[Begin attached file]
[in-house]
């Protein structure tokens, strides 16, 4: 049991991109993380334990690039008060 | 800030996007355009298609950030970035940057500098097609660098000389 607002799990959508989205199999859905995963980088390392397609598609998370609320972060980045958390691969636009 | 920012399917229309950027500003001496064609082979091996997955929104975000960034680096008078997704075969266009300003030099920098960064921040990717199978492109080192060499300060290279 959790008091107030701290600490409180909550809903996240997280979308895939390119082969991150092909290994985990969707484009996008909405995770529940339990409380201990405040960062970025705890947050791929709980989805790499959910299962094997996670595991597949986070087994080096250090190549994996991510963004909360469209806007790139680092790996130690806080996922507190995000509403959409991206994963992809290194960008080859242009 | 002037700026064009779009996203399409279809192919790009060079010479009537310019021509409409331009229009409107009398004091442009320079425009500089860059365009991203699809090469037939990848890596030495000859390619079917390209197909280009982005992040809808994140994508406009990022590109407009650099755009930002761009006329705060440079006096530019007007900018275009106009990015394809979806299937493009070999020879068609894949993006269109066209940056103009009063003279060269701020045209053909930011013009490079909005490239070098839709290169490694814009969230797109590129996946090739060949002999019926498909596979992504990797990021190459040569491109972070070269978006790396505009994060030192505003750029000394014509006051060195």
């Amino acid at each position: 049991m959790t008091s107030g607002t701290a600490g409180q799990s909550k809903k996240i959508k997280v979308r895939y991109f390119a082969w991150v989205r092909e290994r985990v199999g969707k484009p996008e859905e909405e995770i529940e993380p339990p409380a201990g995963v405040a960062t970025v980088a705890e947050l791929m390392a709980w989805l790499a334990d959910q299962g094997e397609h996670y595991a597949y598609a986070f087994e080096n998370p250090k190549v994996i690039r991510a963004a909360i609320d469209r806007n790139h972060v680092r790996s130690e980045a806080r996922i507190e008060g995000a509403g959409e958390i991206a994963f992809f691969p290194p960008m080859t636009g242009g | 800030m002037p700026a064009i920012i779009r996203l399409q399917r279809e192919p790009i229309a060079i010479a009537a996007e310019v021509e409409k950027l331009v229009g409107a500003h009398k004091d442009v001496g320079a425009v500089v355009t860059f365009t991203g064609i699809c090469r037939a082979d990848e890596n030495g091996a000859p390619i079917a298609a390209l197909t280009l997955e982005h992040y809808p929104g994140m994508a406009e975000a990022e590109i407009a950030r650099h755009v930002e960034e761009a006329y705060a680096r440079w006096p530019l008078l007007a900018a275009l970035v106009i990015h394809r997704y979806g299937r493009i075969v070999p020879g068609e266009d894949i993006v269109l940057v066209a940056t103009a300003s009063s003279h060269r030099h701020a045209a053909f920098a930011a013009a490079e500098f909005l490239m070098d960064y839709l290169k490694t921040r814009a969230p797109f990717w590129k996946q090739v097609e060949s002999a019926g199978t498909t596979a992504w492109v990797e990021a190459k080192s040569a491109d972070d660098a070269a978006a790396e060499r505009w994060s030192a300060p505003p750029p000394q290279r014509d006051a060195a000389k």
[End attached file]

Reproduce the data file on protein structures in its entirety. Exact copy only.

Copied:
[in-house]
């Protein structure tokens, strides 16, 4: 049991991109993380334990690039008060 | 800030996007355009298609950030970035940057500098097609660098000389 607002799990959508989205199999859905995963980088390392397609598609998370609320972060980045958390691969636009 | 920012399917229309950027500003001496064609082979091996997955929104975000960034680096008078997704075969266009300003030099920098960064921040990717199978492109080192060499300060290279 959790008091107030701290600490409180909550809903996240997280979308895939390119082969991150092909290994985990969707484009996008909405995770529940339990409380201990405040960062970025705890947050791929709980989805790499959910299962094997996670595991597949986070087994080096250090190549994996991510963004909360469209806007790139680092790996130690806080996922507190995000509403959409991206994963992809290194960008080859242009 | 002037700026064009779009996203399409279809192919790009060079010479009537310019021509409409331009229009409107009398004091442009320079425009500089860059365009991203699809090469037939990848890596030495000859390619079917390209197909280009982005992040809808994140994508406009990022590109407009650099755009930002761009006329705060440079006096530019007007900018275009106009990015394809979806299937493009070999020879068609894949993006269109066209940056103009009063003279060269701020045209053909930011013009490079909005490239070098839709290169490694814009969230797109590129996946090739060949002999019926498909596979992504990797990021190459040569491109972070070269978006790396505009994060030192505003750029000394014509006051060195």
């Amino acid at each position: 049991m959790t008091s107030g607002t701290a600490g409180q799990s909550k809903k996240i959508k997280v979308r895939y991109f390119a082969w991150v989205r092909e290994r985990v199999g969707k484009p996008e859905e909405e995770i529940e993380p339990p409380a201990g995963v405040a960062t970025v980088a705890e947050l791929m390392a709980w989805l790499a334990d959910q299962g094997e397609h996670y595991a597949y598609a986070f087994e080096n998370p250090k190549v994996i690039r991510a963004a909360i609320d469209r806007n790139h972060v680092r790996s130690e980045a806080r996922i507190e008060g995000a509403g959409e958390i991206a994963f992809f691969p290194p960008m080859t636009g242009g | 800030m002037p700026a064009i920012i779009r996203l399409q399917r279809e192919p790009i229309a060079i010479a009537a996007e310019v021509e409409k950027l331009v229009g409107a500003h009398k004091d442009v001496g320079a425009v500089v355009t860059f365009t991203g064609i699809c090469r037939a082979d990848e890596n030495g091996a000859p390619i079917a298609a390209l197909t280009l997955e982005h992040y809808p929104g994140m994508a406009e975000a990022e590109i407009a950030r650099h755009v930002e960034e761009a006329y705060a680096r440079w006096p530019l008078l007007a900018a275009l970035v106009i990015h394809r997704y979806g299937r493009i075969v070999p020879g068609e266009d894949i993006v269109l940057v066209a940056t103009a300003s009063s003279h060269r030099h701020a045209a053909f920098a930011a013009a490079e500098f909005l490239m070098d960064y839709l290169k490694t921040r814009a969230p797109f990717w590129k996946q090739v097609e060949s002999a019926g199978t498909t596979a992504w492109v990797e990021a190459k080192s040569a491109d972070d660098a070269a978006a790396e060499r505009w994060s030192a300060p505003p750029p000394q290279r014509d006051a060195a000389k």